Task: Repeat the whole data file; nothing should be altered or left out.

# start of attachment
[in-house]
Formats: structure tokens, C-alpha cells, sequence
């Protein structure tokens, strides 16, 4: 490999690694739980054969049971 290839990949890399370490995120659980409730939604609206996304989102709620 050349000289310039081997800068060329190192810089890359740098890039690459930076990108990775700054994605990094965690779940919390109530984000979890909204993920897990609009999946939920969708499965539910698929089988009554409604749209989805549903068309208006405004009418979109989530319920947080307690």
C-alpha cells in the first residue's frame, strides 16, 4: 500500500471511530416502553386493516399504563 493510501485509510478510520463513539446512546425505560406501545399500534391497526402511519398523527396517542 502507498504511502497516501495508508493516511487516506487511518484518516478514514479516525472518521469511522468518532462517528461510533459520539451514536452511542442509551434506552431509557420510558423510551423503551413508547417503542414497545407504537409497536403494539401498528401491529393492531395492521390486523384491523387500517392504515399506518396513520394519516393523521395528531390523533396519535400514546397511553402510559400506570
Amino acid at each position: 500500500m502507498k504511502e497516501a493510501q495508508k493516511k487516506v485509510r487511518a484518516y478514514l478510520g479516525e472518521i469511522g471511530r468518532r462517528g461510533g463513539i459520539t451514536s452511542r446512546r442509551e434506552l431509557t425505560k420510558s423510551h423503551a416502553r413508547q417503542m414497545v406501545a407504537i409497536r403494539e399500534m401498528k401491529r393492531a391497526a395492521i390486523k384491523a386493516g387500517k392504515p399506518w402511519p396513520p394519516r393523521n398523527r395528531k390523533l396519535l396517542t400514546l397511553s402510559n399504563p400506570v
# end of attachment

[in-house]
Formats: structure tokens, C-alpha cells, sequence
């Protein structure tokens, strides 16, 4: 490999690694739980054969049971 290839990949890399370490995120659980409730939604609206996304989102709620 050349000289310039081997800068060329190192810089890359740098890039690459930076990108990775700054994605990094965690779940919390109530984000979890909204993920897990609009999946939920969708499965539910698929089988009554409604749209989805549903068309208006405004009418979109989530319920947080307690």
C-alpha cells in the first residue's frame, strides 16, 4: 500500500471511530416502553386493516399504563 493510501485509510478510520463513539446512546425505560406501545399500534391497526402511519398523527396517542 502507498504511502497516501495508508493516511487516506487511518484518516478514514479516525472518521469511522468518532462517528461510533459520539451514536452511542442509551434506552431509557420510558423510551423503551413508547417503542414497545407504537409497536403494539401498528401491529393492531395492521390486523384491523387500517392504515399506518396513520394519516393523521395528531390523533396519535400514546397511553402510559400506570
Amino acid at each position: 500500500m502507498k504511502e497516501a493510501q495508508k493516511k487516506v485509510r487511518a484518516y478514514l478510520g479516525e472518521i469511522g471511530r468518532r462517528g461510533g463513539i459520539t451514536s452511542r446512546r442509551e434506552l431509557t425505560k420510558s423510551h423503551a416502553r413508547q417503542m414497545v406501545a407504537i409497536r403494539e399500534m401498528k401491529r393492531a391497526a395492521i390486523k384491523a386493516g387500517k392504515p399506518w402511519p396513520p394519516r393523521n398523527r395528531k390523533l396519535l396517542t400514546l397511553s402510559n399504563p400506570v